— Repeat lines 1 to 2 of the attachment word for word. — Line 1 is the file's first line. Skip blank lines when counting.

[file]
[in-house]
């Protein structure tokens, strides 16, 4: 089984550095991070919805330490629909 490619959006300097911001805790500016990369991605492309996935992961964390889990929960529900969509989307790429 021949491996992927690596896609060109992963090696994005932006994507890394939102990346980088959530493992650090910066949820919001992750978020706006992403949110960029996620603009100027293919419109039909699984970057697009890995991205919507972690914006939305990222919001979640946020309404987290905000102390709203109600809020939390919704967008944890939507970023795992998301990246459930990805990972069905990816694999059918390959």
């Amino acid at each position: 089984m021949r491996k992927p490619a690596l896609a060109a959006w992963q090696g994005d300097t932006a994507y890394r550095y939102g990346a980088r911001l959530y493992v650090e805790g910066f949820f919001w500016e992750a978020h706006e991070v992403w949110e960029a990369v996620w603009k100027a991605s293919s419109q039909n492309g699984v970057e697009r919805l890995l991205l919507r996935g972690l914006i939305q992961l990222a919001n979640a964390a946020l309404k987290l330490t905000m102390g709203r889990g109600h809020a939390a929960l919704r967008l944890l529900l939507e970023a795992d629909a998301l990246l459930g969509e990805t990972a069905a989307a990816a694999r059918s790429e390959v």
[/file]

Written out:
[in-house]
């Protein structure tokens, strides 16, 4: 089984550095991070919805330490629909 490619959006300097911001805790500016990369991605492309996935992961964390889990929960529900969509989307790429 021949491996992927690596896609060109992963090696994005932006994507890394939102990346980088959530493992650090910066949820919001992750978020706006992403949110960029996620603009100027293919419109039909699984970057697009890995991205919507972690914006939305990222919001979640946020309404987290905000102390709203109600809020939390919704967008944890939507970023795992998301990246459930990805990972069905990816694999059918390959």